U.S. natural gas futures fell about 2% to a six-week low on Thursday on record output and forecasts for milder weather through early October that should allow utilities to inject more gas than usual into storage over the next few weeks.
That price decline came ahead of a federal report expected to show last week’s storage build was bigger than usual as mild weather and an increase in wind power kept the amount of gas power generators burned low.
Analysts forecast U.S. utilities added 93 billion cubic feet (bcf) of gas to storage during the week ended Sept. 16. That compares with an increase of 77 bcf in the same week last year and a five-year (2017-2021) average increase of 81 bcf.
If correct, last week’s increase would boost stockpiles to 2.864 trillion cubic feet (tcf), or 10.7% below the five-year average of 3.206 tcf for this time of the year.
Gas prices were also weighed down by expectations demand for the fuel would decline in October when the Cove Point liquefied natural gas (LNG) plant in Maryland shuts for a couple weeks of maintenance.
U.S. gas use has already been reduced for months by the ongoing outage at the Freeport LNG export plant in Texas which has left more gas in the United States for utilities to inject into stockpiles for next winter.
Freeport, the second-biggest U.S. LNG export plant, was consuming about 2 billion cubic feet per day (bcfd) of gas before it shut on June 8. Freeport LNG expects the facility to return to at least partial service in early to mid-November.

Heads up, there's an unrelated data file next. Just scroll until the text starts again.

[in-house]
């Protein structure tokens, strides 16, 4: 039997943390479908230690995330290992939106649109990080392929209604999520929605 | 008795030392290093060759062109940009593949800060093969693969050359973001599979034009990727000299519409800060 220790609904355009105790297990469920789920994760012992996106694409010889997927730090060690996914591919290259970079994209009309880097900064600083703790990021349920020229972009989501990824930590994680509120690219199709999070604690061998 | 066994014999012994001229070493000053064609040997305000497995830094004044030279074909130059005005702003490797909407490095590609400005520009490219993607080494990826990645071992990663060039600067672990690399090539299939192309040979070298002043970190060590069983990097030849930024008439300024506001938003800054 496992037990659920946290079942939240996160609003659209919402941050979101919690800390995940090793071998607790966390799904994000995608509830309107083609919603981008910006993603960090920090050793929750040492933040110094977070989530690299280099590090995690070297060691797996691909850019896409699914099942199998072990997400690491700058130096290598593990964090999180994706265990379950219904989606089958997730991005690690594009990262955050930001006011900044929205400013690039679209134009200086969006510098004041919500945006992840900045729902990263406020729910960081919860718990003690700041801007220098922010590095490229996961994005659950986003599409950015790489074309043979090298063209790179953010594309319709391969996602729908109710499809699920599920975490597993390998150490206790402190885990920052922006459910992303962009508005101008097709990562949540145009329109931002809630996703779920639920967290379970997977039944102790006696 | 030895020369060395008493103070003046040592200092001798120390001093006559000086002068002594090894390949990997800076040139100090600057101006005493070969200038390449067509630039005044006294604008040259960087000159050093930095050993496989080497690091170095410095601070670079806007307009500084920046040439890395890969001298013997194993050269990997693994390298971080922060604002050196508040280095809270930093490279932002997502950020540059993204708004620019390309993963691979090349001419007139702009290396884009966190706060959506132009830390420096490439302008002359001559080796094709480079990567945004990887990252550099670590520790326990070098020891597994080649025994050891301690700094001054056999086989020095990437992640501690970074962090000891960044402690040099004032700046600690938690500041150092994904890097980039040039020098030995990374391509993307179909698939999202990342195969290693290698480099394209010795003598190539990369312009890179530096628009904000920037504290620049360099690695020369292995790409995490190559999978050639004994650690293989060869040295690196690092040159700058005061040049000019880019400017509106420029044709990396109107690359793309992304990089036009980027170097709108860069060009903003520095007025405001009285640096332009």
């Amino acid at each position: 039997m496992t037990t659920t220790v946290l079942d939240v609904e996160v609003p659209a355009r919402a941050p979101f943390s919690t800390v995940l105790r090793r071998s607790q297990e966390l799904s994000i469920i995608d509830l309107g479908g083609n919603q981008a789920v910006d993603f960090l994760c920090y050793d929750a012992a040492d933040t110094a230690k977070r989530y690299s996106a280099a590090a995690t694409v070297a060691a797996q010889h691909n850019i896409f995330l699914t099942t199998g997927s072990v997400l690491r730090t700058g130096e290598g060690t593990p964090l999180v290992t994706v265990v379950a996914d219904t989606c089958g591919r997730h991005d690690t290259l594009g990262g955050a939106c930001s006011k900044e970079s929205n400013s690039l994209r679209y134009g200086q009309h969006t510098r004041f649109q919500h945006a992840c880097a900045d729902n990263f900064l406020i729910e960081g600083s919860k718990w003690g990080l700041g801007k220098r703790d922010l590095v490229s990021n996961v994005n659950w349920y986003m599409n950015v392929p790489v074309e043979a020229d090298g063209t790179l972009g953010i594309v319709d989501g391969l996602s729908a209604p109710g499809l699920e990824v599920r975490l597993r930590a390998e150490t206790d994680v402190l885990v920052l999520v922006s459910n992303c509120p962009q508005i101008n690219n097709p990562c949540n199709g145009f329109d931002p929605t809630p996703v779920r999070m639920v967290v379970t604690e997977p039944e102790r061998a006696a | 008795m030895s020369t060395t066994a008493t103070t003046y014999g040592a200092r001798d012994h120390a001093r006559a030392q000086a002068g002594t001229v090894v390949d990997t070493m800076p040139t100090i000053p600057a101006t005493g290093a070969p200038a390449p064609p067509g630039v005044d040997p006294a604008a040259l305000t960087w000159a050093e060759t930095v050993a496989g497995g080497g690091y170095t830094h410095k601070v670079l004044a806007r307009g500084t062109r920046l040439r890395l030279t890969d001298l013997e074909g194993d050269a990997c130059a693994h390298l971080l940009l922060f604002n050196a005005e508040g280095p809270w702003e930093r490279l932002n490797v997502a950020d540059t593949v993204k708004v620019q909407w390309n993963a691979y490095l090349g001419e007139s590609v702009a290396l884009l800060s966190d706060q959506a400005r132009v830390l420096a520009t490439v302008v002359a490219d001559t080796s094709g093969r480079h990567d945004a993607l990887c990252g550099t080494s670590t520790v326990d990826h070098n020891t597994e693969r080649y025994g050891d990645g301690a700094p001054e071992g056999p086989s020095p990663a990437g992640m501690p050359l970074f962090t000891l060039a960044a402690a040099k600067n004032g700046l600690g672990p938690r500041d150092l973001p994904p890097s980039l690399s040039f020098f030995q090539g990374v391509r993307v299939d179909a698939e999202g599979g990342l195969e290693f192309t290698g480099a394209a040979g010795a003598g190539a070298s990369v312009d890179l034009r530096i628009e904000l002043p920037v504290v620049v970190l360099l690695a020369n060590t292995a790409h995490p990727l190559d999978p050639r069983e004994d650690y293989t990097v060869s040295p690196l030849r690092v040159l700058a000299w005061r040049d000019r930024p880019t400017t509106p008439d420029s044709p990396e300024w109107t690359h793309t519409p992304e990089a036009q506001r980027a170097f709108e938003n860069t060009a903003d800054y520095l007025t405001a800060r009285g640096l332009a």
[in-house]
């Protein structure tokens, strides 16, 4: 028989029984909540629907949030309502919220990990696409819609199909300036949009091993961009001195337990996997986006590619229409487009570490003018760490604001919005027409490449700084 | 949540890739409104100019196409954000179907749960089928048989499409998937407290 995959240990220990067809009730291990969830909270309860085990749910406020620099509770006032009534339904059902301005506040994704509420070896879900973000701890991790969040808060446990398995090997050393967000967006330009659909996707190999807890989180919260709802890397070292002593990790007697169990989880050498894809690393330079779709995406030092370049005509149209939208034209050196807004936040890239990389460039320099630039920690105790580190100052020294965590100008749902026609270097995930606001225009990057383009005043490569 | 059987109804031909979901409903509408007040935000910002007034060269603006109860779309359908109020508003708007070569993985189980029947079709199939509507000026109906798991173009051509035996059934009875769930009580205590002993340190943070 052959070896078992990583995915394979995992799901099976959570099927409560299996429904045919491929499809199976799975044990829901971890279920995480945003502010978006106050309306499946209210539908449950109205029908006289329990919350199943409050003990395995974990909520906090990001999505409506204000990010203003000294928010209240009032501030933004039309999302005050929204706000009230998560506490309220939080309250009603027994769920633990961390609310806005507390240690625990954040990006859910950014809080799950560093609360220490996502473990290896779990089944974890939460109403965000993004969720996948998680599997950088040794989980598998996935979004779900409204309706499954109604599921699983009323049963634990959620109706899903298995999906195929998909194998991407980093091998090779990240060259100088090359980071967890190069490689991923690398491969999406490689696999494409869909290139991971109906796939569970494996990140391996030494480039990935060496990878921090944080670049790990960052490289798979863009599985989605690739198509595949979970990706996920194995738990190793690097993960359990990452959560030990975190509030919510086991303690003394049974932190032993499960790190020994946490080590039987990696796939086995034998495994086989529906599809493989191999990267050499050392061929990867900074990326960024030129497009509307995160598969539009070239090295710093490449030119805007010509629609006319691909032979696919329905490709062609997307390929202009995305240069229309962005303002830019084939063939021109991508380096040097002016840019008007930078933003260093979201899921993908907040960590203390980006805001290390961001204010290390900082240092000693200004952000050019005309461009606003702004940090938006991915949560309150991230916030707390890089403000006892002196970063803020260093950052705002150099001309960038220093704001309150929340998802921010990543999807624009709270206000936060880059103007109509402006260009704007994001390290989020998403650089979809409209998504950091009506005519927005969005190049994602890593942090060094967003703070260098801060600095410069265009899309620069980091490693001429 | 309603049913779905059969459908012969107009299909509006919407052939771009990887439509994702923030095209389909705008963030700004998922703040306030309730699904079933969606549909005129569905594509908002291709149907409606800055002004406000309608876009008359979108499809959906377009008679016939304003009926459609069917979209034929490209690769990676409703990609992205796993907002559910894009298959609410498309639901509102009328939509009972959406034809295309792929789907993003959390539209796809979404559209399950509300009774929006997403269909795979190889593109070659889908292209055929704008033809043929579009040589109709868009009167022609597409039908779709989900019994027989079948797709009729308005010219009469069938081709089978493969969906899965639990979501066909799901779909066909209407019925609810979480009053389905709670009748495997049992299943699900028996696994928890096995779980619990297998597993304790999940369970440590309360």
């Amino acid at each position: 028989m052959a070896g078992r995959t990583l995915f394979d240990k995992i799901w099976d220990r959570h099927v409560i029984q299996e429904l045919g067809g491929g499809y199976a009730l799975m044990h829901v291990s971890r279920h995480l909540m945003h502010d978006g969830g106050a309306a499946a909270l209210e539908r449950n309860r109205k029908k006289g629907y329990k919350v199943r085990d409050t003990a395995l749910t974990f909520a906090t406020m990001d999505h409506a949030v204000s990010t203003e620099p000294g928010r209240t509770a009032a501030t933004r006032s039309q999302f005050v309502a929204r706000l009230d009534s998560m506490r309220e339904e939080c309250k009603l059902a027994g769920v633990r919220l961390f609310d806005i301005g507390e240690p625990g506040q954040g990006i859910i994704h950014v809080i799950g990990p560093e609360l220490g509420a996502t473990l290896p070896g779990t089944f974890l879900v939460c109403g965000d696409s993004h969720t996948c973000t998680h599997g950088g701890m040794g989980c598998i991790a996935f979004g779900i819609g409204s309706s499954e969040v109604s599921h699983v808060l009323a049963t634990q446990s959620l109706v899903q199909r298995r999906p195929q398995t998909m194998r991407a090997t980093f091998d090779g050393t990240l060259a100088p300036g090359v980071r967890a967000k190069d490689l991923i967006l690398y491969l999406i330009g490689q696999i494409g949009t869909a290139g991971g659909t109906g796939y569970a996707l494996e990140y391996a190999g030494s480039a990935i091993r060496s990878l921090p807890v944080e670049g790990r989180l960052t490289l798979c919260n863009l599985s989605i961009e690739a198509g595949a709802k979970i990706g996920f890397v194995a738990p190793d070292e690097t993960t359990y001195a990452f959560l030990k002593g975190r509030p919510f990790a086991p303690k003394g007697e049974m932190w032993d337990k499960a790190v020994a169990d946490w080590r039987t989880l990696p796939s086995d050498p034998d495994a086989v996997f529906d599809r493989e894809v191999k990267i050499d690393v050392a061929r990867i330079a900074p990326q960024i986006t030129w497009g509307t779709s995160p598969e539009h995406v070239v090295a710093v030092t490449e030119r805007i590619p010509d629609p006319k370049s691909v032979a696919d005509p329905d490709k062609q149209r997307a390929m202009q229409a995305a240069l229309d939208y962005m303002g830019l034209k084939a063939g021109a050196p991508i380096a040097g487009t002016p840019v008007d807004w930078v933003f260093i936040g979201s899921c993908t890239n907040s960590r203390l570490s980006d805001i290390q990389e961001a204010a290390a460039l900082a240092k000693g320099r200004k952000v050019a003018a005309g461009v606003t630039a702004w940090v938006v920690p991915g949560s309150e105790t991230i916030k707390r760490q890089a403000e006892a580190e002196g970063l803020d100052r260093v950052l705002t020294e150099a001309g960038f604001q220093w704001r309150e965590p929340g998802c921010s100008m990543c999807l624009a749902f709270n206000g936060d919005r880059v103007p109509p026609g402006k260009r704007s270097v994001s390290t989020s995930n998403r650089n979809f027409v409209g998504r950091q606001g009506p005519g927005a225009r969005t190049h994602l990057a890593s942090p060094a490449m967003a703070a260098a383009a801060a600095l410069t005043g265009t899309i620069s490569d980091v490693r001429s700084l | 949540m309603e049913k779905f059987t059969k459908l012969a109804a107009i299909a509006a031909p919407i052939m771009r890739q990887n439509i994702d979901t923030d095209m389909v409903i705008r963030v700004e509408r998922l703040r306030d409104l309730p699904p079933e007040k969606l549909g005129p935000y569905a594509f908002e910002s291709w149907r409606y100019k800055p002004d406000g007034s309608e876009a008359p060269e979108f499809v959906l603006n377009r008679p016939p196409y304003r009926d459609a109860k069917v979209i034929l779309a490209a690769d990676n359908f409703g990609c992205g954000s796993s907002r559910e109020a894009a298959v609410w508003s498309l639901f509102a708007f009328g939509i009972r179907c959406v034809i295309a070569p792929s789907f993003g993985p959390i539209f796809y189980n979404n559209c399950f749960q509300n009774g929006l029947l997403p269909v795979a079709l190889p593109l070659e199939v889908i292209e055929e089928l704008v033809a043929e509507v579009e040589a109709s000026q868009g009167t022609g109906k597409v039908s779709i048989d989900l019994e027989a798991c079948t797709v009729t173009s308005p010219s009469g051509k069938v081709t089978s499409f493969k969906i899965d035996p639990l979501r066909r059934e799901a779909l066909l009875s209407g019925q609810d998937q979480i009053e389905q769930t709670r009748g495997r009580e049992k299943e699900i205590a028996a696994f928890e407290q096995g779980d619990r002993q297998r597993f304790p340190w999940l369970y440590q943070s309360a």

In Puerto Rico, meanwhile, an estimated 1 million homes and businesses remain without power after Hurricane Fiona hit on Sunday. The U.S. National Hurricane Center warned that a tropical cyclone would likely form in the Caribbean Sea over the next five days.
Front-month gas futures fell 13.8 cents, or 1.8%, to $7.641 per million British thermal units (mmBtu) at 8:25 a.m. EDT (1225 GMT), putting the contract on track for its lowest close since Aug. 8.
Despite recent declines, gas futures were still up about 105% so far this year as higher prices in Europe and Asia keep demand for U.S. LNG exports strong. Global gas prices have soared due to supply disruptions and sanctions linked to Russia’s Feb. 24 invasion of Ukraine.
Gas was trading around $55 per mmBtu in Europe and $39 in Asia. That was a 4% increase in European prices.
Russian gas exports via the three main lines into Germany – Nord Stream 1 (Russia-Germany), Yamal (Russia-Belarus-Poland-Germany) and the Russia-Ukraine-Slovakia-Czech Republic-Germany route – have averaged just 1.3 bcfd so far in September, down from 2.5 bcfd in August and 10.8 bcfd in September 2021.
U.S. gas futures lag far behind global prices because the United States is the world’s top producer with all the fuel it needs for domestic use, while capacity constraints and the Freeport outage prevent the country from exporting more LNG.
Data provider Refinitiv said average gas output in the U.S. Lower 48 states rose to 98.8 bcfd so far in September from a record 98.0 bcfd in August.
With cooler autumn weather coming, Refinitiv projected average U.S. gas demand, including exports, would slip from 92.6 bcfd this week to 90.7 bcfd next week. Those forecasts were higher than Refinitiv’s outlook on Wednesday.
The average amount of gas flowing to U.S. LNG export plants rose to 11.3 bcfd so far in September from 11.0 bcfd in August. That compares with a monthly record of 12.9 bcfd in March. The seven big U.S. export plants can turn about 13.8 bcfd of gas into LNG.